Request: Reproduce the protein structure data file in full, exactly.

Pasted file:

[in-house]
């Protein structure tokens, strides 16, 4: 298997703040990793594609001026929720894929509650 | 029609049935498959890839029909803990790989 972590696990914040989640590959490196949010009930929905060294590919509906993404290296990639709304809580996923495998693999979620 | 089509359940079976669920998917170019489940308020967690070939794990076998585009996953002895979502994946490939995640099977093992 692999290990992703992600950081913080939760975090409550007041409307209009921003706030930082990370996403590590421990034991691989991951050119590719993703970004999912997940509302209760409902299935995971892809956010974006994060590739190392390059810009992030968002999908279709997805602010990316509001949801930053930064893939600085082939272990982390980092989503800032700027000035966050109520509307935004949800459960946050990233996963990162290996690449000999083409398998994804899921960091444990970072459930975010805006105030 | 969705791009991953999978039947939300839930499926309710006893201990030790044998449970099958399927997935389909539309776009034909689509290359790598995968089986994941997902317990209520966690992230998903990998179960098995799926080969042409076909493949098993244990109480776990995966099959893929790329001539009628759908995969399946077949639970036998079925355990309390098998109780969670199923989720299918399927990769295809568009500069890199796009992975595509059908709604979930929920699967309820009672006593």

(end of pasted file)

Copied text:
[in-house]
């Protein structure tokens, strides 16, 4: 298997703040990793594609001026929720894929509650 | 029609049935498959890839029909803990790989 972590696990914040989640590959490196949010009930929905060294590919509906993404290296990639709304809580996923495998693999979620 | 089509359940079976669920998917170019489940308020967690070939794990076998585009996953002895979502994946490939995640099977093992 692999290990992703992600950081913080939760975090409550007041409307209009921003706030930082990370996403590590421990034991691989991951050119590719993703970004999912997940509302209760409902299935995971892809956010974006994060590739190392390059810009992030968002999908279709997805602010990316509001949801930053930064893939600085082939272990982390980092989503800032700027000035966050109520509307935004949800459960946050990233996963990162290996690449000999083409398998994804899921960091444990970072459930975010805006105030 | 969705791009991953999978039947939300839930499926309710006893201990030790044998449970099958399927997935389909539309776009034909689509290359790598995968089986994941997902317990209520966690992230998903990998179960098995799926080969042409076909493949098993244990109480776990995966099959893929790329001539009628759908995969399946077949639970036998079925355990309390098998109780969670199923989720299918399927990769295809568009500069890199796009992975595509059908709604979930929920699967309820009672006593």